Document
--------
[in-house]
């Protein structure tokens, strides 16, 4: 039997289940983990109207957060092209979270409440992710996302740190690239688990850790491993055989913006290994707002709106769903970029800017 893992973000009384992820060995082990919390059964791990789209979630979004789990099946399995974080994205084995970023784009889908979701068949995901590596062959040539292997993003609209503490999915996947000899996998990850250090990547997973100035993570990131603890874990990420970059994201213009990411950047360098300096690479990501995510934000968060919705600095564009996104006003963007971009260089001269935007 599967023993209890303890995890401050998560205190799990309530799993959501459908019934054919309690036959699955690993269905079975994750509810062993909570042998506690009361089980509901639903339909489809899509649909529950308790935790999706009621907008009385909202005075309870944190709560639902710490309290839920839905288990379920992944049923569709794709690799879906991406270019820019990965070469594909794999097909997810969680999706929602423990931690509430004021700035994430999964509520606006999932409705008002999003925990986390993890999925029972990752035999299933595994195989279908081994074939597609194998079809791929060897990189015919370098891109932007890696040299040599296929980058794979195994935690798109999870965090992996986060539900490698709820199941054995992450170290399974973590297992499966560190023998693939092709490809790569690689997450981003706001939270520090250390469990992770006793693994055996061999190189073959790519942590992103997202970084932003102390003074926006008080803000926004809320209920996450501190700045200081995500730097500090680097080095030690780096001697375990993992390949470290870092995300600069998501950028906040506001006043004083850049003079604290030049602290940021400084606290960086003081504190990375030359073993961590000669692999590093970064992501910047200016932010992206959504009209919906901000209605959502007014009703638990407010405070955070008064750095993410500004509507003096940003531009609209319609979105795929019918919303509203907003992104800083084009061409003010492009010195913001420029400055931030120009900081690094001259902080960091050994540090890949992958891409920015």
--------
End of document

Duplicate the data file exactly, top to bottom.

[in-house]
């Protein structure tokens, strides 16, 4: 039997289940983990109207957060092209979270409440992710996302740190690239688990850790491993055989913006290994707002709106769903970029800017 893992973000009384992820060995082990919390059964791990789209979630979004789990099946399995974080994205084995970023784009889908979701068949995901590596062959040539292997993003609209503490999915996947000899996998990850250090990547997973100035993570990131603890874990990420970059994201213009990411950047360098300096690479990501995510934000968060919705600095564009996104006003963007971009260089001269935007 599967023993209890303890995890401050998560205190799990309530799993959501459908019934054919309690036959699955690993269905079975994750509810062993909570042998506690009361089980509901639903339909489809899509649909529950308790935790999706009621907008009385909202005075309870944190709560639902710490309290839920839905288990379920992944049923569709794709690799879906991406270019820019990965070469594909794999097909997810969680999706929602423990931690509430004021700035994430999964509520606006999932409705008002999003925990986390993890999925029972990752035999299933595994195989279908081994074939597609194998079809791929060897990189015919370098891109932007890696040299040599296929980058794979195994935690798109999870965090992996986060539900490698709820199941054995992450170290399974973590297992499966560190023998693939092709490809790569690689997450981003706001939270520090250390469990992770006793693994055996061999190189073959790519942590992103997202970084932003102390003074926006008080803000926004809320209920996450501190700045200081995500730097500090680097080095030690780096001697375990993992390949470290870092995300600069998501950028906040506001006043004083850049003079604290030049602290940021400084606290960086003081504190990375030359073993961590000669692999590093970064992501910047200016932010992206959504009209919906901000209605959502007014009703638990407010405070955070008064750095993410500004509507003096940003531009609209319609979105795929019918919303509203907003992104800083084009061409003010492009010195913001420029400055931030120009900081690094001259902080960091050994540090890949992958891409920015």